Display slide 8 and provide students with time to explore the website and narrow down their interest to one "famous failure" that they would like to learn more about. A 20-minute timer has been included on the slide, but depending on the needs of students you can select an alternate timer on the K20 Center Timers playlist on YouTube.

Move to slide 9 and share the requirements for the research posters that students are creating for their Famous Failure. Provide them with the necessary tools such as paper/poster, pens/pencils, crayons/markers, etc., as well as time for them to work on the specific research for their posters and the time to create their posters.


Display slide 10, and review what students will be sharing with their small groups.

Move to slide 11, remind students of the S-I-T strategy from earlier in the lesson, and divide students into small groups of no more than five.

Display slide 12, and have students share their posters. Once everyone has had a chance to share their Famous Failure with their group, provide them time to share some things they found surprising, interesting, and troubling with the class.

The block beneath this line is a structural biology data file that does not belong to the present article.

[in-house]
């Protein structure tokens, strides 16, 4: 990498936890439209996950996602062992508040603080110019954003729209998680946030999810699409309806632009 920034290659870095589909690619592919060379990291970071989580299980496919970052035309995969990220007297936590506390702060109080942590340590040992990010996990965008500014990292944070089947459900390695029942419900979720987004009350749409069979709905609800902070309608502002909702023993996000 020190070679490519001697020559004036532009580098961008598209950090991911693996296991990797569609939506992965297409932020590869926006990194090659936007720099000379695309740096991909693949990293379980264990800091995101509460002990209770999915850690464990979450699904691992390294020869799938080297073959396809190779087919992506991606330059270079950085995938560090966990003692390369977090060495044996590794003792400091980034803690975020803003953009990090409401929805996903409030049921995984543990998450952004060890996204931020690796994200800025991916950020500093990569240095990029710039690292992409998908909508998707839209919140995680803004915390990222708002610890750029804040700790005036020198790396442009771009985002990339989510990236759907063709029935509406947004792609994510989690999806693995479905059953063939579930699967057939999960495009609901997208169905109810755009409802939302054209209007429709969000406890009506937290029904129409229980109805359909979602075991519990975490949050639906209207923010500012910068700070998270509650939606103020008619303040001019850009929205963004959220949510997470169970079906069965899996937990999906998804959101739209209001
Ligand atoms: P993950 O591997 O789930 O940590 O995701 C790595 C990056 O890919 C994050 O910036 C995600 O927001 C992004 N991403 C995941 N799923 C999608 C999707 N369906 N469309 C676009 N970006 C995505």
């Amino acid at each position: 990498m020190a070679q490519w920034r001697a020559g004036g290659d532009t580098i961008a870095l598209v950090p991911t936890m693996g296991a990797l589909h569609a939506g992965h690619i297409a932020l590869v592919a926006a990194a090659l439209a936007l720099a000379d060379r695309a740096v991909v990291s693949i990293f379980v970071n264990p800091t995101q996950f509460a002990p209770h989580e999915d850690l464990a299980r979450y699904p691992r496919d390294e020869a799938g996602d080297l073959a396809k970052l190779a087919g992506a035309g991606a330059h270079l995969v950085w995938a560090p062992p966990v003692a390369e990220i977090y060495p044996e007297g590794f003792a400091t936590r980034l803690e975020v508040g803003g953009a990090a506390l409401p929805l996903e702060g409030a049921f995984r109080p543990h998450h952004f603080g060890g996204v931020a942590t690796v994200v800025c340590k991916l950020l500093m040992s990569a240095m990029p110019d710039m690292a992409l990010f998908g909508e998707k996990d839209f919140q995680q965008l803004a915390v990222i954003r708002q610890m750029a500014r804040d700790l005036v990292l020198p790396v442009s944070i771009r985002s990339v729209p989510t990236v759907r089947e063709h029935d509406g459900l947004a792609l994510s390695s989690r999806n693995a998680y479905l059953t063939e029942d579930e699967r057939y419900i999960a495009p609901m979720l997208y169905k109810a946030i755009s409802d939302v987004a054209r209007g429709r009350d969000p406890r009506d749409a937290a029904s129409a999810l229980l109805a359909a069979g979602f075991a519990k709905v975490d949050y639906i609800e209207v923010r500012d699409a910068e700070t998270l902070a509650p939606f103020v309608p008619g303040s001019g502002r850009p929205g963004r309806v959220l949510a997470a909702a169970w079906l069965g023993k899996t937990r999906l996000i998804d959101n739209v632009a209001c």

Display slide 13 and share the difference between growth and fixed mindset.

A growth mindset means that you believe your intelligence and talents can be developed over time. A fixed mindset means that you believe intelligence is fixed—so if you’re not good at something, you might believe you’ll never be good at it. - Jennifer Smith

Take some time to talk through as a whole class the connection between growth mindset and the Famous Failures that they researched and shared with their group.


Move to slide 14 and share the "John Legend: Success Through Effort" video with students.

Now that students can identify a growth mindset and the situations or experiences that impact it, it is time for them to identify when they have a fixed mindset. If we can name it, we can change it!